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Kochi Metro Clears Final Hurdle
If everything goes right, Prime Minister Manmohan Singh would be laying the foundation stone for the Rs.5000 crore project on August 12 | By Yentha
On Jul 04, 2012

 

Kochi : The Centre has given its nod to the realization of the dream project of Kerala – the Kochi metro – on Tuesday. The Rs. 5181 crore project would carry trains on elevated tracks from Pettah to Aluva, a distance of 25.6 kilometers. There would be a total of 23 stops, and the trains would cover the distance in 30 minutes. 45% of the estimated cost would be loaned by JICA (Japan Investment Corporation Agency). The state and central governments would pool in with 15% each. The rest would be raised through private sources.

If everything goes well, Prime Minister Manmohan Singh would lay the foundation stone for the project on August 12. The project would be completed within four years. A total of 32 hectares of land would be needed for building the metro line. The delay in land acquisition process is the major worry threatening the timely completion of the project.

Tom Jose, the Managing Director of Kochi Metro Rail Ltd (KMRL) has said that the metro line would be moduled with road and water transport to form an integrated transport network for Kochi city. Edappally station is mooted to be developed to this effect and the project would be the first of its kind in Kerala.

Kochi city currently has an average vehicular traffic speed of less than thirty kilometers per hour. The demography and geography of the place writes off the possibility for any major road expansion work to be carried out here. The option of a metro rail was first put forward ten years ago in 2002. The Kochi metro would begin its initial run with three compartments, making it the smallest metro rail system in India. The number would then be gradually increased to six. The ticket charges would vary between Rs. 12 and Rs. 30.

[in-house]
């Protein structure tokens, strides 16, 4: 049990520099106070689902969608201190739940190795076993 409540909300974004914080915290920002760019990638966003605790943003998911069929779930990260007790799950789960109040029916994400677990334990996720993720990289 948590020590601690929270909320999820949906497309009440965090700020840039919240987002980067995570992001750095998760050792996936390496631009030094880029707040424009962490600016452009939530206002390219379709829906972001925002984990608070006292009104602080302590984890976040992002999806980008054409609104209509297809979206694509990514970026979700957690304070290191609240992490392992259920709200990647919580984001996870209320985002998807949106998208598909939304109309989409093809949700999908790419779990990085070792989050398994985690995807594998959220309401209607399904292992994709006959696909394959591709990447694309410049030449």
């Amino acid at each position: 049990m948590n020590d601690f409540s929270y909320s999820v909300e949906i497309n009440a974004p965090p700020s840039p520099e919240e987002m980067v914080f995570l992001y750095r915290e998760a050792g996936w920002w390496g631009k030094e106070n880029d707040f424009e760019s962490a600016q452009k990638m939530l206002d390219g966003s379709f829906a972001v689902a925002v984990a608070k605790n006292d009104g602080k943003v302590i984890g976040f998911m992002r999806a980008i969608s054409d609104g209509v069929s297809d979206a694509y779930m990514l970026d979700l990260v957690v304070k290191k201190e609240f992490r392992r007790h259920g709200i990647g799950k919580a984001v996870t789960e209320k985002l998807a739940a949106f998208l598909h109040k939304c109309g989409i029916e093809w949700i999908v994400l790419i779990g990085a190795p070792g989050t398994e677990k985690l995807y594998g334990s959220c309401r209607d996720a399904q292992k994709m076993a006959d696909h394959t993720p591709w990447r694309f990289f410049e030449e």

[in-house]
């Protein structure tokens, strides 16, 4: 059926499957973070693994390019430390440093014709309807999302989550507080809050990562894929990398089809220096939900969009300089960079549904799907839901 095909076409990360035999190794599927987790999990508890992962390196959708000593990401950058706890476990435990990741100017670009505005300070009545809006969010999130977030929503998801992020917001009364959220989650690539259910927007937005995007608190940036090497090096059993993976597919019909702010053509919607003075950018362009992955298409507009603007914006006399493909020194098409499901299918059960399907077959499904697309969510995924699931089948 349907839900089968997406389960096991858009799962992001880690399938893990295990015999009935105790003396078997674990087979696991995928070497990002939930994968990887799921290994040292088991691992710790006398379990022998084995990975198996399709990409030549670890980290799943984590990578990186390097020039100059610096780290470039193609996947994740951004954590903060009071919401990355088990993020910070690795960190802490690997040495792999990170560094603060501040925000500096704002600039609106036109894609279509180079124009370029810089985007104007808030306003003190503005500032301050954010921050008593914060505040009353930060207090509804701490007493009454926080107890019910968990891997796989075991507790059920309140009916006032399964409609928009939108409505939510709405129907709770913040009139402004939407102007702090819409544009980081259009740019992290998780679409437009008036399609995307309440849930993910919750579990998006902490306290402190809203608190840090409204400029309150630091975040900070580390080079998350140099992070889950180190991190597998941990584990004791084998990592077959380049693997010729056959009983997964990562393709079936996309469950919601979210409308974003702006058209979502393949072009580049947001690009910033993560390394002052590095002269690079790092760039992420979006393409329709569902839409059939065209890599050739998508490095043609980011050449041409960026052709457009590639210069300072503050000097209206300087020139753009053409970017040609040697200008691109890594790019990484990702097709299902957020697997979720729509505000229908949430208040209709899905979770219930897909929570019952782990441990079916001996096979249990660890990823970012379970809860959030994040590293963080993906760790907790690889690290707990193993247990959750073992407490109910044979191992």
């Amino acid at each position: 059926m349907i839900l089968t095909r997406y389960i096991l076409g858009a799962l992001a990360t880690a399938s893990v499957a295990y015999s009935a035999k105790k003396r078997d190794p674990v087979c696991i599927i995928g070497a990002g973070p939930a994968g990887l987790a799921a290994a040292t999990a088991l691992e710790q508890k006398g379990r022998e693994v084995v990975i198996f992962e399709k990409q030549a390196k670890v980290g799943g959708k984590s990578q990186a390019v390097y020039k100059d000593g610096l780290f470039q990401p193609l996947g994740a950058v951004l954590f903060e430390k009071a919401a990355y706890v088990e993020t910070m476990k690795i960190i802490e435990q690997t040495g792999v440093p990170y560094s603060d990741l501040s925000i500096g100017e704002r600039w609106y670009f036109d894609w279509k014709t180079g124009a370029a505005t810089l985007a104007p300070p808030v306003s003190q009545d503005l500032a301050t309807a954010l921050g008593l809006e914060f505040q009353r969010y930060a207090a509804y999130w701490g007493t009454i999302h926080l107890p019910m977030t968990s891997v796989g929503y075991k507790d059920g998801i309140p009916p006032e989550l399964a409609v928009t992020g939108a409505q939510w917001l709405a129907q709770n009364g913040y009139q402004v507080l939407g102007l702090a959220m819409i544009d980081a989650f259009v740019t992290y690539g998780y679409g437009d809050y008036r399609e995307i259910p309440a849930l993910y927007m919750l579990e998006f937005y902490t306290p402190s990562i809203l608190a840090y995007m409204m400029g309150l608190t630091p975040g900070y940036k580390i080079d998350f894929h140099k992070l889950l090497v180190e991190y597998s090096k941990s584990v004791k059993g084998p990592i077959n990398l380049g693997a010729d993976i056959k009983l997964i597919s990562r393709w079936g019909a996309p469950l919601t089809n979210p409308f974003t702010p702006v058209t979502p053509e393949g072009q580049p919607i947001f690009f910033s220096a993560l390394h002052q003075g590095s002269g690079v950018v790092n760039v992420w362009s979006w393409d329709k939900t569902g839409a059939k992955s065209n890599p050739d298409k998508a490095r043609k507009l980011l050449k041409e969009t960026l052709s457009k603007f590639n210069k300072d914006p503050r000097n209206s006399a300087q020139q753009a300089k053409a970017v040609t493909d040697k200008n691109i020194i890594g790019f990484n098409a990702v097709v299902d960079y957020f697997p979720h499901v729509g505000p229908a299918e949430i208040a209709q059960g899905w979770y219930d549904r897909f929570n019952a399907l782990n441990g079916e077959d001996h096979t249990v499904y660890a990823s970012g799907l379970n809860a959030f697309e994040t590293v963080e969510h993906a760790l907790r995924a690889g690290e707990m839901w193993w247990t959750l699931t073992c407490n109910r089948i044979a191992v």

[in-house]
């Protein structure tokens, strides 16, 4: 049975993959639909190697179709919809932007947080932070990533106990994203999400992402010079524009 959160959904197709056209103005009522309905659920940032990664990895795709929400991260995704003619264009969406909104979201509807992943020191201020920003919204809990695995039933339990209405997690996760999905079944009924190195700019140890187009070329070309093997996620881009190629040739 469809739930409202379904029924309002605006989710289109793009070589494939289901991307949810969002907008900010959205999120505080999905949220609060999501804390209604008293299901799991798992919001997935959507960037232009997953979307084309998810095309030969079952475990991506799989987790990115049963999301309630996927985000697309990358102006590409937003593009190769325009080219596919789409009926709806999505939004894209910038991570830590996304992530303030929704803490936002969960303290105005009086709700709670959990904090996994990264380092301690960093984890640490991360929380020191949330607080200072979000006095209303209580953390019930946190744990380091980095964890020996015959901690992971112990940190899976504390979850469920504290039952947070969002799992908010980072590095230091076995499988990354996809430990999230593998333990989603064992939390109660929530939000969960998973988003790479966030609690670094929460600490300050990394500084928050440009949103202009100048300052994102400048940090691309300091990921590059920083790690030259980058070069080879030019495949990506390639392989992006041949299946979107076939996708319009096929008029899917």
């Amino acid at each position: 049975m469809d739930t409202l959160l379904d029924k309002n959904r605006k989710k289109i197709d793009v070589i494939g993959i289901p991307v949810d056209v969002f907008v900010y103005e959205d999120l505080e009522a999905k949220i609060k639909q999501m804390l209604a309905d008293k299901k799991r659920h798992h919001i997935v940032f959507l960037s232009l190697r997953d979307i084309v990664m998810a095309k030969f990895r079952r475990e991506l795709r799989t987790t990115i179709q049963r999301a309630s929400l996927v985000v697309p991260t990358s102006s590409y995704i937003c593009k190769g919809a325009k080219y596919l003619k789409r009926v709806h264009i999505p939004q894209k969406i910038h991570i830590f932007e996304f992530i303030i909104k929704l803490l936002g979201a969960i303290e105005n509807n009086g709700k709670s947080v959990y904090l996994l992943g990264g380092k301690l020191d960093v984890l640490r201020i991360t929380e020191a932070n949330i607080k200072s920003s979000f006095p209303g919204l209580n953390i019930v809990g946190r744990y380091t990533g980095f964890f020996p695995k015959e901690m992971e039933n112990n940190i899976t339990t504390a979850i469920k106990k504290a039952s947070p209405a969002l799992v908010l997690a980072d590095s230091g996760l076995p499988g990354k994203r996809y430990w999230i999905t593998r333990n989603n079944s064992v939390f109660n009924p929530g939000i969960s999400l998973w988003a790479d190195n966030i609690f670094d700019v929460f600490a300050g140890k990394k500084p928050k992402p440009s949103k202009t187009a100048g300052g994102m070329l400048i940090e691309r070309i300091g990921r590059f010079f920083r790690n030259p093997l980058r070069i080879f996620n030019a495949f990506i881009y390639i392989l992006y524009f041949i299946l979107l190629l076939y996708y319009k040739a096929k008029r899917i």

Expansion plans include extending the metro line till Nedumbassery International Airport. The present population of Kochi is slightly more than one million, while metro rails could prove their investment’s worth only if the city has a minimum of three million people. The constructing of elevated rails would also hinder the  road development projects to be carried out in future. The metro system also carries the possibility of running at a loss, at least in the initial years.

DMRC would be partnering with KMRL for the Kochi metro and the deal would be made official soon. DMRC's report on the feasibility study of a metro rail for Trivandrum is to be submitted by July 9. 

 

Image Courtesy: kochimetro.org

 
 
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